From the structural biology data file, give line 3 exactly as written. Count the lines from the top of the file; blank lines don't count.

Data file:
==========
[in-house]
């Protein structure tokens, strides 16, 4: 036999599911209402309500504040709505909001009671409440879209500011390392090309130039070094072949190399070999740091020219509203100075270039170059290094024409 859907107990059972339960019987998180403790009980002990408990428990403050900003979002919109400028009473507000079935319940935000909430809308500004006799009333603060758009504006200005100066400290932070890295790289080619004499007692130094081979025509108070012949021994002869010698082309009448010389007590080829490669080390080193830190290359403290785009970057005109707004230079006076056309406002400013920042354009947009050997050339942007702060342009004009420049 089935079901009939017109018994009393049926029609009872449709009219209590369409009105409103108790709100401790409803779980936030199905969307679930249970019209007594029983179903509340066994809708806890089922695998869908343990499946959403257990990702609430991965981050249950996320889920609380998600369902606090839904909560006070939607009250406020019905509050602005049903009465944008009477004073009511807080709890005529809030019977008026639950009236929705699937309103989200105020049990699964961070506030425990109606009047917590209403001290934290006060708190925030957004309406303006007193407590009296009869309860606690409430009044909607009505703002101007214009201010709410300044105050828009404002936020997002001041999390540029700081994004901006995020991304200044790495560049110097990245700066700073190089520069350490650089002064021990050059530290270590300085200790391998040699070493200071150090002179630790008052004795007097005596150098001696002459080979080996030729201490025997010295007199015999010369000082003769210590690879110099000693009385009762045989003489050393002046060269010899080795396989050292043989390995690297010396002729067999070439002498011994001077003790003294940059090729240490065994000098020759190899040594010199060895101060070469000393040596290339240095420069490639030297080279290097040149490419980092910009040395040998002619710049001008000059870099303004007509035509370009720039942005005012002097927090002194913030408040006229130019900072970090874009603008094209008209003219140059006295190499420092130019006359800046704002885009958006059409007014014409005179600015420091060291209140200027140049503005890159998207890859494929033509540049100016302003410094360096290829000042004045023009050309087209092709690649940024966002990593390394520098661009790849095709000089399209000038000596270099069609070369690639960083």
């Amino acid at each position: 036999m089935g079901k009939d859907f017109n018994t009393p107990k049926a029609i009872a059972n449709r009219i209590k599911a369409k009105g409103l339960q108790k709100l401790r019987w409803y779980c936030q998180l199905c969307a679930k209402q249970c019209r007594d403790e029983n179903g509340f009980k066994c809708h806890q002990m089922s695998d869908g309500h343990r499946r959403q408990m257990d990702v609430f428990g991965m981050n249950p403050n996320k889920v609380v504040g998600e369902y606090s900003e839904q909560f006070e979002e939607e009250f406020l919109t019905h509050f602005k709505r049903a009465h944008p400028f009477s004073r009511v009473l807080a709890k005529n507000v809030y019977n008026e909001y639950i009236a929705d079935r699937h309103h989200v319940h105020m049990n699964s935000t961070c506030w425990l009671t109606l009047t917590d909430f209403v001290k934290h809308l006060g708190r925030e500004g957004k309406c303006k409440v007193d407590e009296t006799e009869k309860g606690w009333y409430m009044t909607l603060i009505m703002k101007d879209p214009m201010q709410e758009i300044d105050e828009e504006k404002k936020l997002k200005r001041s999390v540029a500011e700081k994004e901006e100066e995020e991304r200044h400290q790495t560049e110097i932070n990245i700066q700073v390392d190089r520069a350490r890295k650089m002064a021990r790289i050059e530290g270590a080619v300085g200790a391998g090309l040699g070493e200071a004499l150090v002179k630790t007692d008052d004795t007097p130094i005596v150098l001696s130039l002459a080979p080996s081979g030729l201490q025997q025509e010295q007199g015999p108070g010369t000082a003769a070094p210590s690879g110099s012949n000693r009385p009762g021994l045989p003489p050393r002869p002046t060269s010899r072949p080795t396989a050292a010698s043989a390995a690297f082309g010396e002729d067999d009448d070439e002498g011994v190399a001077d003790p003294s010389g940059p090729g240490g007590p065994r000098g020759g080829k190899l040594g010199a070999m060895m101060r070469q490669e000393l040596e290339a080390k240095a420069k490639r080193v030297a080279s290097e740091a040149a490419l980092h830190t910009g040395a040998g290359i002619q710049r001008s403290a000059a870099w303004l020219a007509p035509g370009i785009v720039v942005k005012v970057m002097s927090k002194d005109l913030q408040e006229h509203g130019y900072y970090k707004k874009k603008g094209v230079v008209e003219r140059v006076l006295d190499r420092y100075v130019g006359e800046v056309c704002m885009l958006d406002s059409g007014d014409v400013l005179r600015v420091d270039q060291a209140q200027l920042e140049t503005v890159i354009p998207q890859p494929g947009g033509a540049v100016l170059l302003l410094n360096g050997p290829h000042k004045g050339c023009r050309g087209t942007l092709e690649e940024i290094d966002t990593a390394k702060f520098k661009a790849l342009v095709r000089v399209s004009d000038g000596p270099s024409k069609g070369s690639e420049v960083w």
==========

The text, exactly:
């Amino acid at each position: 036999m089935g079901k009939d859907f017109n018994t009393p107990k049926a029609i009872a059972n449709r009219i209590k599911a369409k009105g409103l339960q108790k709100l401790r019987w409803y779980c936030q998180l199905c969307a679930k209402q249970c019209r007594d403790e029983n179903g509340f009980k066994c809708h806890q002990m089922s695998d869908g309500h343990r499946r959403q408990m257990d990702v609430f428990g991965m981050n249950p403050n996320k889920v609380v504040g998600e369902y606090s900003e839904q909560f006070e979002e939607e009250f406020l919109t019905h509050f602005k709505r049903a009465h944008p400028f009477s004073r009511v009473l807080a709890k005529n507000v809030y019977n008026e909001y639950i009236a929705d079935r699937h309103h989200v319940h105020m049990n699964s935000t961070c506030w425990l009671t109606l009047t917590d909430f209403v001290k934290h809308l006060g708190r925030e500004g957004k309406c303006k409440v007193d407590e009296t006799e009869k309860g606690w009333y409430m009044t909607l603060i009505m703002k101007d879209p214009m201010q709410e758009i300044d105050e828009e504006k404002k936020l997002k200005r001041s999390v540029a500011e700081k994004e901006e100066e995020e991304r200044h400290q790495t560049e110097i932070n990245i700066q700073v390392d190089r520069a350490r890295k650089m002064a021990r790289i050059e530290g270590a080619v300085g200790a391998g090309l040699g070493e200071a004499l150090v002179k630790t007692d008052d004795t007097p130094i005596v150098l001696s130039l002459a080979p080996s081979g030729l201490q025997q025509e010295q007199g015999p108070g010369t000082a003769a070094p210590s690879g110099s012949n000693r009385p009762g021994l045989p003489p050393r002869p002046t060269s010899r072949p080795t396989a050292a010698s043989a390995a690297f082309g010396e002729d067999d009448d070439e002498g011994v190399a001077d003790p003294s010389g940059p090729g240490g007590p065994r000098g020759g080829k190899l040594g010199a070999m060895m101060r070469q490669e000393l040596e290339a080390k240095a420069k490639r080193v030297a080279s290097e740091a040149a490419l980092h830190t910009g040395a040998g290359i002619q710049r001008s403290a000059a870099w303004l020219a007509p035509g370009i785009v720039v942005k005012v970057m002097s927090k002194d005109l913030q408040e006229h509203g130019y900072y970090k707004k874009k603008g094209v230079v008209e003219r140059v006076l006295d190499r420092y100075v130019g006359e800046v056309c704002m885009l958006d406002s059409g007014d014409v400013l005179r600015v420091d270039q060291a209140q200027l920042e140049t503005v890159i354009p998207q890859p494929g947009g033509a540049v100016l170059l302003l410094n360096g050997p290829h000042k004045g050339c023009r050309g087209t942007l092709e690649e940024i290094d966002t990593a390394k702060f520098k661009a790849l342009v095709r000089v399209s004009d000038g000596p270099s024409k069609g070369s690639e420049v960083w």